Robot Controllers Free Operators to Handle Weapons
Jean, Grace, National Defense
OPERATORS OF GROUND ROBOTS typically have relied upon laptop computers or game controller devices to navigate their unmanned vehicles and direct sensor movements. But several companies have developed technologies that untether troops from immobile controllers and give them the ability to hold their weapons and multitask while commanding their robots.
Thlnk-A-Move Ltd., based In Beachwood, Ohio, has created a human-machine interface system that allows operators to control a robot through vocal commands.
When a person speaks or moves the tongue, sound waves are generated through the ear canal.
"Our technology picks up those signals that come through the ear canal through an ear piece, and then we process those signals to eliminate ambient noise and use them for voice control or communications," says Jonathan Brown, vice president of sales and marketing.
An earpiece, similar to an iPod earbud, connects to a Sony Vaio computer the size of a paperback book. Speaking commands such as "forward," "left," and "right," operators can guide a robot's movements while keeping their hands on a weapon and their heads up.
"Not only do they have their hands free to do something else, but they're not looking at a screen as they're trying to control the robot. It's better from a situational awareness standpoint, and also from a multi-tasking standpoint," says Jim Harris, president of the company.
Commands can be spoken at different volumes, which is important, depending on the mission, they say. If troops are operating In a situation where radio silence is required, the technology gives them the ability to give subvocal commands using their tongues.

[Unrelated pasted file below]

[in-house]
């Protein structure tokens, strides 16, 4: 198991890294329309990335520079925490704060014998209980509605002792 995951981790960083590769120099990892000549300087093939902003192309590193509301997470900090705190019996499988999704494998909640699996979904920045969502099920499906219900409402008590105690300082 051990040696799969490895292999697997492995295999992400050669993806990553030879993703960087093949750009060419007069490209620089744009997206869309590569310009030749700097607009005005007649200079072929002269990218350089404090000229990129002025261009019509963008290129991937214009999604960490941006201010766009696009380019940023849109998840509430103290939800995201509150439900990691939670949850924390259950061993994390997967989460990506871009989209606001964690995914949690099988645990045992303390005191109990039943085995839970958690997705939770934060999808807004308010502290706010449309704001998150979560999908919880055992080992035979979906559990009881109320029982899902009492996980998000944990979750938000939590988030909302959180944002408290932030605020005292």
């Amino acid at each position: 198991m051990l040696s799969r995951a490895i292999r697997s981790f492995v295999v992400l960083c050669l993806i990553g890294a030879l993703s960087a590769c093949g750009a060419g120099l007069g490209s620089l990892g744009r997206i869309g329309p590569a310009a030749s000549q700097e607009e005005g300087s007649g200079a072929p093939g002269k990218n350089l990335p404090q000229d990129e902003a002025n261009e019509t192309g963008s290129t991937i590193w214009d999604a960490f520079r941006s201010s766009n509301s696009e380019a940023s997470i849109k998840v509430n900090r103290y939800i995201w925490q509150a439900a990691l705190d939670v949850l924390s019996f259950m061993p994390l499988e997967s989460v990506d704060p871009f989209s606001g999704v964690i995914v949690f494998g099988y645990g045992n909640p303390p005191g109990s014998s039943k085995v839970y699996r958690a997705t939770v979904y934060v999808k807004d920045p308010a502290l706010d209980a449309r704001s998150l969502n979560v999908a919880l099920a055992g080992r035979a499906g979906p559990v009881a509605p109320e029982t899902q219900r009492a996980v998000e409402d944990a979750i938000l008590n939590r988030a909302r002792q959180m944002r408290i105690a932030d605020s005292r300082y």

"Just as they might communicate with other members of their squad using hand signals silently, this enables them to communicate with the UGV silently," says Brown.
The device also works accurately in noisy environments, up to 80 or 90 decibels. It can distinguish between the operator's commands and those given by someone else in close proximity. Developers also have produced an audio feedback capability by adding a speaker. If a robot is equipped with a microphone, an operator can listen to what the robot hears in the same earpiece controller.
Additionally, the mobile PC allows users to view images and telemetry information via the robot's cameras, says Harris.
The technology has been integrated onto an iRobot Packbot. It has been demonstrated to scientists at the Army's Tank Automotive Research Development and Engineering Center, which has approved the company to move forward with a field-deployable version. Harris says a prototype will be ready for deployment next year.
As unmanned ground vehicle technologies improve, the military expects to incorporate more robots into its forces for use by smaller units, such as platoons and squads. Though these robots are seen as force multipliers, their bulky and complex controller interfaces generally demand the full attention of operators - a situation that can be deadly on patrol or during covert operations.
"Marines and soldiers are going to need simple, intuitive ways to control these assets," says Jack Vice, president and chief technology officer for AnthroTronix Inc. in Silver Spring, Md.
The company has developed several human-machine interface technologies that are designed for use by dismounted troops in battlefield conditions.
The visually integrated sensors unit, which gives troops control of multiple unmanned vehicles, comes in a camcorder format that is held up to the eye like binoculars. By pressing buttons on top of the unit, operators can navigate through menus to use various functions, including target designation, mapping and robot operation.
For example, if a team is on patrol outside a base and stumbles upon a suspicious parked car, an operator can pick up the …
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Publication information: Article title: Robot Controllers Free Operators to Handle Weapons. Contributors: Jean, Grace - Author. Magazine title: National Defense. Volume: 92. Issue: 647 Publication date: October 2007. Page number: 46+. © 2009 National Defense Industrial Association. Provided by ProQuest LLC. All Rights Reserved.
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